And yet he has been transformed somehow, in the last 15 years - perhaps through our collective affection for failures and a concomitant respect for old age (no matter whom the condition afflicts; we even ended up loving the Krays and Ronnie Biggs) - from scary pantomime villain to a national treasure on a par with Stonehenge, the Albert Hall and Norman Wisdom. Today everybody adores Tony Benn, even those on the Right for whom a Benn regime would mean bankruptcy and an enforced, ascetic joylessness.
Just recently, he's been touring the country in a one-man show; packing 'em in, spreading his antediluvian and redundant gospel to cheering crowds who reckon that politics should be about conviction - even when that conviction is manifestly ill-founded.
I caught him at last year's Glastonbury festival, in between two rather less harmful reminders of days gone by, the Charlatans and Rolf Harris. The audience clearly worshipped him and - you have to give him this - he can, on his day, be a powerful and engaging public speaker. But the message was of course the same old reprehensible claptrap: pay everybody more money, full employment, nationalisation, enforced equality, international socialism - nostrums from some time round about 1848.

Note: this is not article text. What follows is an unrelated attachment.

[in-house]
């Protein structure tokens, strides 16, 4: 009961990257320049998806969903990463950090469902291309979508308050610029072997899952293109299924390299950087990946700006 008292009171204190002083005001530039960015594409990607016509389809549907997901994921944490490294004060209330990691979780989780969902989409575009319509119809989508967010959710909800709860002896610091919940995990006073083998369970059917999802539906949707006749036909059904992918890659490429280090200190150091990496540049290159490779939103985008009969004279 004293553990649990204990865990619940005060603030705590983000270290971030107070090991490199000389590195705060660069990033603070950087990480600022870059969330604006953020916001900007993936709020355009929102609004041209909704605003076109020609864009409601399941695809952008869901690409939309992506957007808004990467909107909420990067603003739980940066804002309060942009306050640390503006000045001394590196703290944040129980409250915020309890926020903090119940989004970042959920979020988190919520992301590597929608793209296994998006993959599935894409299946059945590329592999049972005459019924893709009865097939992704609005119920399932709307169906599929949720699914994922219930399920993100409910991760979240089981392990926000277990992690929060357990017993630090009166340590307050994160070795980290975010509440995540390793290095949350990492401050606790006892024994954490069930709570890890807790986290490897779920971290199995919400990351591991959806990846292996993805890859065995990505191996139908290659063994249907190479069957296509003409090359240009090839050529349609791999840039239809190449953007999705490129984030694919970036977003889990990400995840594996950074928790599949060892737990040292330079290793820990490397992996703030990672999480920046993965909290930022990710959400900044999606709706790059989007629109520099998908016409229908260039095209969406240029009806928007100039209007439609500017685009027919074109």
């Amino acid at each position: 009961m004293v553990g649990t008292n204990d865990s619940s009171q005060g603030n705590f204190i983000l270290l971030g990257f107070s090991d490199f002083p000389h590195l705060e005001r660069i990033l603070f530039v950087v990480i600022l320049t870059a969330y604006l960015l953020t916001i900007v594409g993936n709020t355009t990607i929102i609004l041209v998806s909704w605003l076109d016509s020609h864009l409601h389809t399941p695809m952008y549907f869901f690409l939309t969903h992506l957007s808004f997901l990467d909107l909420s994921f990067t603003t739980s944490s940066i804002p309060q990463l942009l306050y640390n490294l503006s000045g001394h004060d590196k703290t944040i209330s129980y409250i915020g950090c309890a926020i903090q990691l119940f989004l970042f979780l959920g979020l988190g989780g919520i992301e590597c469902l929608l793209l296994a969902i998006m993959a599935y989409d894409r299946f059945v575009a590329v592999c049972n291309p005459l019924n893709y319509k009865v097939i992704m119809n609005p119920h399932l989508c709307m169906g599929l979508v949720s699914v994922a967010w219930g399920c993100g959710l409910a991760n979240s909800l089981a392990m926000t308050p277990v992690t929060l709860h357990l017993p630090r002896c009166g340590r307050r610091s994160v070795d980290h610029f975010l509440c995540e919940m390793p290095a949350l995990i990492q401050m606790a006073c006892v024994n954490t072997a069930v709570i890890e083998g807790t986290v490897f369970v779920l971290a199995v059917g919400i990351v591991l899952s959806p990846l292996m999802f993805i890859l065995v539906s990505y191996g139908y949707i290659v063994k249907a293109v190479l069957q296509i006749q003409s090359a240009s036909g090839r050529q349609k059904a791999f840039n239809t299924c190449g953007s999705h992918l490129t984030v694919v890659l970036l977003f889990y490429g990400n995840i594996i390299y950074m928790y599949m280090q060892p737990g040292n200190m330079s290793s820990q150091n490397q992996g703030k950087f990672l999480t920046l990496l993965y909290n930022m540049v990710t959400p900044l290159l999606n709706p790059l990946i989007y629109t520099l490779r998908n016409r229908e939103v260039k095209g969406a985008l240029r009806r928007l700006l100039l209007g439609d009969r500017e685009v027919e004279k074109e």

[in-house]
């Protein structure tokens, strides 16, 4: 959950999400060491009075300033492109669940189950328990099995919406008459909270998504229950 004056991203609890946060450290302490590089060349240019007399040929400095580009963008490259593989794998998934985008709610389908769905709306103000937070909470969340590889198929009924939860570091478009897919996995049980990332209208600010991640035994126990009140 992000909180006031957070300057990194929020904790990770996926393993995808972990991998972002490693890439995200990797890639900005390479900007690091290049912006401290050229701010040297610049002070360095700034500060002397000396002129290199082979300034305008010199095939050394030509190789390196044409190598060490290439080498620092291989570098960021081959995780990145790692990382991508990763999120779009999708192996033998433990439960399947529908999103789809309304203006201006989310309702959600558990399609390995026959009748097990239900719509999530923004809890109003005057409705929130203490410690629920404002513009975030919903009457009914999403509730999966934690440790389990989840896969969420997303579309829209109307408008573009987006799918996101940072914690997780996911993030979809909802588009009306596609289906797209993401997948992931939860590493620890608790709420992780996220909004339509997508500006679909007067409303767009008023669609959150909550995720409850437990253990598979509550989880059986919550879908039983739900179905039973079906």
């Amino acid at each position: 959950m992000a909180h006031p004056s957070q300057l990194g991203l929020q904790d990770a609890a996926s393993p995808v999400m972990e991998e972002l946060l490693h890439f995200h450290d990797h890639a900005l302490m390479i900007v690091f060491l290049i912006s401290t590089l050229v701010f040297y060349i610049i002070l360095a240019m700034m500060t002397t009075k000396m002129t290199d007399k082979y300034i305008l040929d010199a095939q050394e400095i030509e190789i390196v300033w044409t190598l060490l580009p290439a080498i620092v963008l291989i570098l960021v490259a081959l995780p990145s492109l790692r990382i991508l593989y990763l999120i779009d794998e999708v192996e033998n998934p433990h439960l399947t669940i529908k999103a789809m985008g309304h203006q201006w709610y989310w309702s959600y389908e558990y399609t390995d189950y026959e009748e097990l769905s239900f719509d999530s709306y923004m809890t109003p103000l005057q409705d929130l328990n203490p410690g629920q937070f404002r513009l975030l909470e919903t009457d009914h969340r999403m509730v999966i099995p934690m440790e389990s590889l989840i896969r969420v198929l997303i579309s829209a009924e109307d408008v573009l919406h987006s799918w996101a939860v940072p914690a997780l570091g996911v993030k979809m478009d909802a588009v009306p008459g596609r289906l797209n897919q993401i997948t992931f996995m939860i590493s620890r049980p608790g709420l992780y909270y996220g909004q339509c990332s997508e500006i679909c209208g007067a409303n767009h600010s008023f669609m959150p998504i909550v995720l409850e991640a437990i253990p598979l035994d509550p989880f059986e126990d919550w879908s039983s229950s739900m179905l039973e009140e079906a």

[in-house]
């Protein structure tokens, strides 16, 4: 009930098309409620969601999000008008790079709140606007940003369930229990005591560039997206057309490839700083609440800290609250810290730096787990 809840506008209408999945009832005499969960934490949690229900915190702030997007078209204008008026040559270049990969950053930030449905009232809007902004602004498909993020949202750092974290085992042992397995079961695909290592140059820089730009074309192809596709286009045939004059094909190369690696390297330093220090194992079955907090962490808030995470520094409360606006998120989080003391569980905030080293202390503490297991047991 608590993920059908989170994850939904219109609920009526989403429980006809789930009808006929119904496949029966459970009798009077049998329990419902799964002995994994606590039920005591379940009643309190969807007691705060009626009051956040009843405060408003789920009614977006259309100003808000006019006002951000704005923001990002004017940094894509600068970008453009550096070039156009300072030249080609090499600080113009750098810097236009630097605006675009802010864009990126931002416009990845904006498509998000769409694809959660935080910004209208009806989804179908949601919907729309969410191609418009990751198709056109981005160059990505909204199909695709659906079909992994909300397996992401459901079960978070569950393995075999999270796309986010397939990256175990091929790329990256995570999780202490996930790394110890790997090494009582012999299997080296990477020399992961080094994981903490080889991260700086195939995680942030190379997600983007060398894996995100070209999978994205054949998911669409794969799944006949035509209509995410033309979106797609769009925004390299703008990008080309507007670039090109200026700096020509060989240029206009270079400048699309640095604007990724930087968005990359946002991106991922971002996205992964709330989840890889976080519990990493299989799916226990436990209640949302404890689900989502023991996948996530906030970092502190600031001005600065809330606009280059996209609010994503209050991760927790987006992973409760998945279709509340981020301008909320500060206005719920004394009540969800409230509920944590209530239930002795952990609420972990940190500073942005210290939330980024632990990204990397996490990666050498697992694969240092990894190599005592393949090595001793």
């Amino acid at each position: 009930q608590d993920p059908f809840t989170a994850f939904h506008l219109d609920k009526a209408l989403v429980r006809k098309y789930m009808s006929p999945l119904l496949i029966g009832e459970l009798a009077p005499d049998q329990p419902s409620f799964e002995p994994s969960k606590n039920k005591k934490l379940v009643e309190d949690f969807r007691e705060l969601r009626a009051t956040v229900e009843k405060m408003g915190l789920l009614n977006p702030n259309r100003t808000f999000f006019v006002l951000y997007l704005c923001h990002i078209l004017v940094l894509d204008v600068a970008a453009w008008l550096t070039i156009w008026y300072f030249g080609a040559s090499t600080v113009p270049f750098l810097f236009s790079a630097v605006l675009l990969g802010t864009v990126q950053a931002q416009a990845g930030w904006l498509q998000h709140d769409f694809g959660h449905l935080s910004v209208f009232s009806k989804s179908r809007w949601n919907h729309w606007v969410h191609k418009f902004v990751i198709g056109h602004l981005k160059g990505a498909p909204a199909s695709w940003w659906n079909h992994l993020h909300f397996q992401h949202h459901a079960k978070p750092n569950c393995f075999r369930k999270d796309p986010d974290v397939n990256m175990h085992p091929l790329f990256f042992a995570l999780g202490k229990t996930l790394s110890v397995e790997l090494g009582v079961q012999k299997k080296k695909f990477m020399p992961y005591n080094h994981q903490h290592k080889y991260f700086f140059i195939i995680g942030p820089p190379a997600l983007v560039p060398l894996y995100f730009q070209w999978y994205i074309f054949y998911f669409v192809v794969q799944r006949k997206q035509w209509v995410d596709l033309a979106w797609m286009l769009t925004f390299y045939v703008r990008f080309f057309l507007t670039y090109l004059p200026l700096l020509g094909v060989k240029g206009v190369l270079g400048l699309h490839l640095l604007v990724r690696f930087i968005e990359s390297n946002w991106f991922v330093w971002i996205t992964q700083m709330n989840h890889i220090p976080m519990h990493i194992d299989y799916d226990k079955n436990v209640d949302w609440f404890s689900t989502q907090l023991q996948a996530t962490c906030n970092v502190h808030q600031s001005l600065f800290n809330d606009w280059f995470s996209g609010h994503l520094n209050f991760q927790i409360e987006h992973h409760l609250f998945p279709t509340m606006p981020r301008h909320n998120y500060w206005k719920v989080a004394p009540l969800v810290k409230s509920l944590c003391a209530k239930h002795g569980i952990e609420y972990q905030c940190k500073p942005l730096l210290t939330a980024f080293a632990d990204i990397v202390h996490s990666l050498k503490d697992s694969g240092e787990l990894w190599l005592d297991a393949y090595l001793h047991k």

His perpetual opposition to Tony Blair is, of course, one reason why we have so taken him to our hearts. It is good to hear an articulate voice of dissent, particularly when the present opposition is so bereft and despairing of itself. And Tony Benn has been consistent in this important regard for 35 years: he has opposed - and bedevilled - every Labour leader from whom he has cheerfully accepted office (without ever resigning, you will note; Tony's heroic commitment to principle never extended quite to sacrificing his career).
His rapid, opportunistic slide to the far Left after serving as postmaster-general led Harold Wilson to come to view him with, as Denis Healey puts it, 'hysterical loathing'. Wilson was not alone. Every subsequent Labour leader has felt similarly, and for a large number of party members he is primarily responsible for Labour's long and painful exile from reality and the consequent triumph of Thatcherism.